We have looked in the past at using the Ink language to write a branching story.

I thought it might be good to try adding some more gameplay elements in a story, such as fighting. It also provides a good opportunity to learn about variables.

Ink allows defining variables of different types (number, booleans, lists…) and use them within your story.

It enables basic operations:

// setting variables 
VAR HERO_HP = 10
VAR MONSTER_HP = 6

VAR IS_DEFENDING = false

// checking variable values to create branching paths 
{ MONSTER_HP <= 0:
    -> END
}

// update current variable values 
~ IS_DEFENDING = true
~ MONSTER_HP = MONSTER_HP - 1 

Now let’s imagine a simple scene: the hero encounters a monster and the fight starts.

The hero can either attack or defend. If he attacks, he does damage to the monster, but the monster can hurt him. If he defends, he receives no damage. The monster will always attack.

As such, the scene is a simple loop of alternating attackers (hero, monster, hero…) until the exit condition is met (monster hp at 0 or lower).

We can use our newfound knowledge of variables to record player/monster HP and whether the player attacks or defends and perform branching depending on the state of the game.

VAR HERO_HP = 10
VAR MONSTER_HP = 6

VAR TEMP_DMG = 0

VAR IS_DEFENDING = false

-> fight_intro

=== fight_intro ===
-> fight_main


=== fight_main ===
= turn_hero
What will you do?
+ [Attack]
    ~ IS_DEFENDING = false
    ~ TEMP_DMG = RANDOM(1, 4)
    You attack the monster for {TEMP_DMG} damage.
    ~ MONSTER_HP = MONSTER_HP - TEMP_DMG
    -> turn_monster
+ [Defend] 
    ~ IS_DEFENDING = true
    You defend.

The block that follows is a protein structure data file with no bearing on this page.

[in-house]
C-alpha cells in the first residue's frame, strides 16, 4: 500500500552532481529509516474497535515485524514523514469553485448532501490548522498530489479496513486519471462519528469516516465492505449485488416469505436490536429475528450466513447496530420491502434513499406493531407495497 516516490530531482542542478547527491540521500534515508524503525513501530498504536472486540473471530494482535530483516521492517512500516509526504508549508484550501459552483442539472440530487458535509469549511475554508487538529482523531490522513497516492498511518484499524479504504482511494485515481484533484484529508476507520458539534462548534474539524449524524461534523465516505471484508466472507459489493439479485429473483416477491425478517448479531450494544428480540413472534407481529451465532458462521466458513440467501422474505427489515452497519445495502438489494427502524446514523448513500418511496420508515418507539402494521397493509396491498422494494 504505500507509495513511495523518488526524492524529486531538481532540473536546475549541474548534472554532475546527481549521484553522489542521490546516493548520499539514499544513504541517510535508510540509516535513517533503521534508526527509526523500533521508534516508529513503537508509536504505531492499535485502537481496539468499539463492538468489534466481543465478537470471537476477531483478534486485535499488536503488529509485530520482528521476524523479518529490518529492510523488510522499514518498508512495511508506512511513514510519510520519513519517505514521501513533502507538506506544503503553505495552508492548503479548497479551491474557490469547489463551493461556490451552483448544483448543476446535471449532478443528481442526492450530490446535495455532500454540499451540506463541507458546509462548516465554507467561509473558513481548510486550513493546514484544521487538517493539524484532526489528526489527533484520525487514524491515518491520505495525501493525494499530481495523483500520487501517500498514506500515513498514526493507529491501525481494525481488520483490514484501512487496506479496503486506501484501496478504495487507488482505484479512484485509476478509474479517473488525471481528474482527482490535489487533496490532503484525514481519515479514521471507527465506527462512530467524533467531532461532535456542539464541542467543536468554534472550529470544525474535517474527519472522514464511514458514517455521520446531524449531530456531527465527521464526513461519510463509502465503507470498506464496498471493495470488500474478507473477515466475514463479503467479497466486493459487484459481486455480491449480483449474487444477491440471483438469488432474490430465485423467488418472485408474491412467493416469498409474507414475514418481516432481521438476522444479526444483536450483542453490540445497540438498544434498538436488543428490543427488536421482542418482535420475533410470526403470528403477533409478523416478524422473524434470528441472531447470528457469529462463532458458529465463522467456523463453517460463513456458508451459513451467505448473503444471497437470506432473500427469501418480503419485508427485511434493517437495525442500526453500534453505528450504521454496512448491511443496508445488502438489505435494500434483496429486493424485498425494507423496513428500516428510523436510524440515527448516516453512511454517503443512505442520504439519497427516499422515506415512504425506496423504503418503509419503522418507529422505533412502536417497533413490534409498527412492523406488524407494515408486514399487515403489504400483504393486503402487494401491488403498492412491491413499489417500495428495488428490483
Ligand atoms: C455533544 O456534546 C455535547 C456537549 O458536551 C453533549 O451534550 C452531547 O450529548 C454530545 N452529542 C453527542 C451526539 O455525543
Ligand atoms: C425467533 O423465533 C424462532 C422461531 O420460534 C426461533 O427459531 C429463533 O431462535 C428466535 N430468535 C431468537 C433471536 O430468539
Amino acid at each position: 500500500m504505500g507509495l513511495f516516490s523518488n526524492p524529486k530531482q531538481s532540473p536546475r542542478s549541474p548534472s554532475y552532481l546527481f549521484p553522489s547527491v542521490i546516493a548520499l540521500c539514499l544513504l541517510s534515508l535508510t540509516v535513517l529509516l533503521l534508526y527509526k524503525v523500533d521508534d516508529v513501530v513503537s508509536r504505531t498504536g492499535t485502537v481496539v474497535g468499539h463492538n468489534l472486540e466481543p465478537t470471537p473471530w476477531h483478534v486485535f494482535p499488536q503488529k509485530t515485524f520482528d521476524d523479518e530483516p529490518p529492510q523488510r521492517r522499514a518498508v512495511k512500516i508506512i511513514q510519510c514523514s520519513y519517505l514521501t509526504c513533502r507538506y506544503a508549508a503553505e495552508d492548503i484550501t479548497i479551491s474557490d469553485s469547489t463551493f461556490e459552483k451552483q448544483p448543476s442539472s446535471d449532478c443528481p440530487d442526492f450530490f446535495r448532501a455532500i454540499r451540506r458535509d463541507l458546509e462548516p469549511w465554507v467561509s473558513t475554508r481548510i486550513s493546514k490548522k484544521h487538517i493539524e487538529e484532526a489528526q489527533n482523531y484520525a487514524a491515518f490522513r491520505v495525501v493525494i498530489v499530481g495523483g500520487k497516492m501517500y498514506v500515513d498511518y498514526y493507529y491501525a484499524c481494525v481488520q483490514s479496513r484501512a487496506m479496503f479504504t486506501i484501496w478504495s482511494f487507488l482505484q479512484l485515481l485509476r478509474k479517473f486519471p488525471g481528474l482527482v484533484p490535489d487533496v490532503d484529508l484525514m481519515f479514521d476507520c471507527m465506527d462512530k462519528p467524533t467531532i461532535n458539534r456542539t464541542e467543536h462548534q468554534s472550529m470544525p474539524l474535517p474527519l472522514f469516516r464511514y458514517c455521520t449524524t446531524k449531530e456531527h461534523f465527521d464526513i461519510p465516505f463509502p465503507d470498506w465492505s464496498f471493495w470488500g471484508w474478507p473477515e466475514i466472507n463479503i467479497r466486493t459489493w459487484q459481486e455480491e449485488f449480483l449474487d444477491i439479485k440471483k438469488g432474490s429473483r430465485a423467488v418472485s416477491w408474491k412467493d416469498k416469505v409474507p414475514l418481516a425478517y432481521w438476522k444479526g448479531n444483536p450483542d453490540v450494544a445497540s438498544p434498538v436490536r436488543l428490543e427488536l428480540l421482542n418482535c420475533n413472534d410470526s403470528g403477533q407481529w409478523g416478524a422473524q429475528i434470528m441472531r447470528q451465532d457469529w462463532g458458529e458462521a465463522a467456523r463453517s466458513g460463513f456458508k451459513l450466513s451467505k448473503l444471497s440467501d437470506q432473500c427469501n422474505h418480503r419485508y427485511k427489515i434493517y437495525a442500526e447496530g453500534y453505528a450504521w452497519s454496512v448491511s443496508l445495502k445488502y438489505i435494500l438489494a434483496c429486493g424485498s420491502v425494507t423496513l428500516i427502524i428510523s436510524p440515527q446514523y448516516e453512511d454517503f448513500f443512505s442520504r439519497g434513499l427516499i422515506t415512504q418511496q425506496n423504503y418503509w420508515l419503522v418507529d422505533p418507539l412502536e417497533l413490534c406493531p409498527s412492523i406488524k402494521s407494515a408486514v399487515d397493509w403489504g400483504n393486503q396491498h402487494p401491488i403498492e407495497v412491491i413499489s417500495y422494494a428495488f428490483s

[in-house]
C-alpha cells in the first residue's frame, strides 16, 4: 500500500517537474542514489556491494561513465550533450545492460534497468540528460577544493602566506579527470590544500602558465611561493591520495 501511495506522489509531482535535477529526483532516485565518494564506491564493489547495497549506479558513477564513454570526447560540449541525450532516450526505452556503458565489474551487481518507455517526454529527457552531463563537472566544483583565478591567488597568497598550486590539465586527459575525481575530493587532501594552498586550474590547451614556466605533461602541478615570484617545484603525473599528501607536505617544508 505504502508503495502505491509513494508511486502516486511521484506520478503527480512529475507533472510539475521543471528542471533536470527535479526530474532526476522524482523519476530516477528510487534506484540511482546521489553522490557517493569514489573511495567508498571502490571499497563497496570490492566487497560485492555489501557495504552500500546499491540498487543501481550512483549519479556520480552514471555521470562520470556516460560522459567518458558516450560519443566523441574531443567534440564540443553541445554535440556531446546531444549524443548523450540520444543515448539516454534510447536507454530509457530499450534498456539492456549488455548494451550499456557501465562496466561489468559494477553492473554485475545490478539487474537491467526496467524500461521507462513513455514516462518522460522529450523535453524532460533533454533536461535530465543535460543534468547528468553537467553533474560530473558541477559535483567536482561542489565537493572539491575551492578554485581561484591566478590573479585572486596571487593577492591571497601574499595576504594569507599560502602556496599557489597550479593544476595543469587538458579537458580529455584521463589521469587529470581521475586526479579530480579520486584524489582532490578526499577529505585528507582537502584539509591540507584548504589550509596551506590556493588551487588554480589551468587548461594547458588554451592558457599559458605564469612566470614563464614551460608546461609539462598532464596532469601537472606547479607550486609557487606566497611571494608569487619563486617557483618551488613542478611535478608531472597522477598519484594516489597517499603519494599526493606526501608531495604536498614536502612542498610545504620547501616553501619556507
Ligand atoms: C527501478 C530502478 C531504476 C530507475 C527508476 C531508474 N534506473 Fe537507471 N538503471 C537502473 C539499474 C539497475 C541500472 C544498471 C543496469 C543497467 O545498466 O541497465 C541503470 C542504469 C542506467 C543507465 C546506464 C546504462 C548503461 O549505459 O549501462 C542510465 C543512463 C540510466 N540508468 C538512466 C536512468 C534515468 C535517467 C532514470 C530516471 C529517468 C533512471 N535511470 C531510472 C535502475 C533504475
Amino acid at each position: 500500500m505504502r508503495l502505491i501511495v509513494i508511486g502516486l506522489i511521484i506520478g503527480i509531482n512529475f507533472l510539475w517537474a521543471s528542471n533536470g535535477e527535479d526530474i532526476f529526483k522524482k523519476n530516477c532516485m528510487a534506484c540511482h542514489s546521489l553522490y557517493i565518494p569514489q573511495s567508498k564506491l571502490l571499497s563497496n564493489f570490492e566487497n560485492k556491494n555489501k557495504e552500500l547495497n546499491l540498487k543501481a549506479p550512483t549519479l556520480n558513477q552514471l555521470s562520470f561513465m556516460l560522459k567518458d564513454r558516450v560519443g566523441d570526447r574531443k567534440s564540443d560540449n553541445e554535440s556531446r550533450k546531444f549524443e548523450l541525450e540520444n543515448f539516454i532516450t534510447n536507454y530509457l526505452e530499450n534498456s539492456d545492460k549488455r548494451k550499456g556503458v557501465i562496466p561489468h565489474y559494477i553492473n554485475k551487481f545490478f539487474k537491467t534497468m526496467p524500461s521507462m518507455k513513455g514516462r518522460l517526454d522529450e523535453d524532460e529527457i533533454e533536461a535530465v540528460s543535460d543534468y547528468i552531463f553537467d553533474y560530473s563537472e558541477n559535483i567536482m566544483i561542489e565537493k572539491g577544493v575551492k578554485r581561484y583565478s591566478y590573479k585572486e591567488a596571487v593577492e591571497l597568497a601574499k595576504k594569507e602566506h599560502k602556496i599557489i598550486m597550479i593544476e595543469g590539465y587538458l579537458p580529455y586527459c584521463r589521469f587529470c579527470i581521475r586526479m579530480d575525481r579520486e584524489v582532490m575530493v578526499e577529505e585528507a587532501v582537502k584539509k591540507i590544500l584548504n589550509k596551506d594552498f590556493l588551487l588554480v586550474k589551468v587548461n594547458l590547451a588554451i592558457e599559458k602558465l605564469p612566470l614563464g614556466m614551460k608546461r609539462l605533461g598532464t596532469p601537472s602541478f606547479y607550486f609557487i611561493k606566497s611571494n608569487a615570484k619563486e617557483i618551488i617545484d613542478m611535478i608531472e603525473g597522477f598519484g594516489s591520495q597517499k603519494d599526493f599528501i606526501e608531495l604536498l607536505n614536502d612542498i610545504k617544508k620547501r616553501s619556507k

-> turn_monster

= turn_monster
{ MONSTER_HP <= 0:
    The Monster Died!
    -> fight_end
- else:
    The Monster attacks...
    { IS_DEFENDING:
        You receive 0 damage!
    - else:
    You receive 1 damage!
    ~ HERO_HP = HERO_HP - 1
    }
    -> turn_hero
}

=== fight_end ===
The fight is over!
-> END

Let’s run it: it works! Now, if you’ve paid attention, you will have realized that we used a function to get player damage: RANDOM. Random enables drawing values between boundaries and is obviously extremely useful. It also shows that the Ink language enables us to define functions!

Actually, functions in Ink are simply knots with a (facultative) call stack, and a return statement.

In our case, let’s move the player action logic into a function called player_acts, which takes as input whether the player attacks or not, modifies state accordingly and returns damage done to enemy:

=== function player_acts(is_attacking) ===
    ~ temp damage = 0
    { is_attacking: 
        ~ IS_DEFENDING = false
        ~ damage = RANDOM(1, 4)
        ~ MONSTER_HP = MONSTER_HP - damage
    - else:
        ~ IS_DEFENDING = true
    }
    ~ return damage


// turn hero becomes a bit tidier: 
= turn_hero
What will you do?
+ [Attack]
    You attack the monster for {player_acts(true)} damage.
    -> turn_monster
+ [Defend] 
    ~ player_acts(false)
    You defend.
    -> turn_monster

Now, we have somewhat seperated combat logic from text logic, which makes our scene tidier. We also introduced a new concept for variables: temporary (or local) variables, which are defined using “temp” before their name (see damage in player_acts function). We have been able to remove the global TEMP_DMG variable using this temp variable.

We now have a lot more potential in our stories now that we can now create variables, state and reuse logic in functions. Still, Ink is a interpreter written in javascript, which means performance can take a hit for complex logic and large state.

To quote the developers: “In general we recommend doing complex logic on the game side, and keeping your specific narrative-relevant state in ink, such that it can be modelled with the constructs we do provide.”

Considering all this, it could be more beneficial to handle state logic directly in javascript and interact with ink afterward. For an example of modifying Ink state from pure javascript, see this great article by Dan Cox.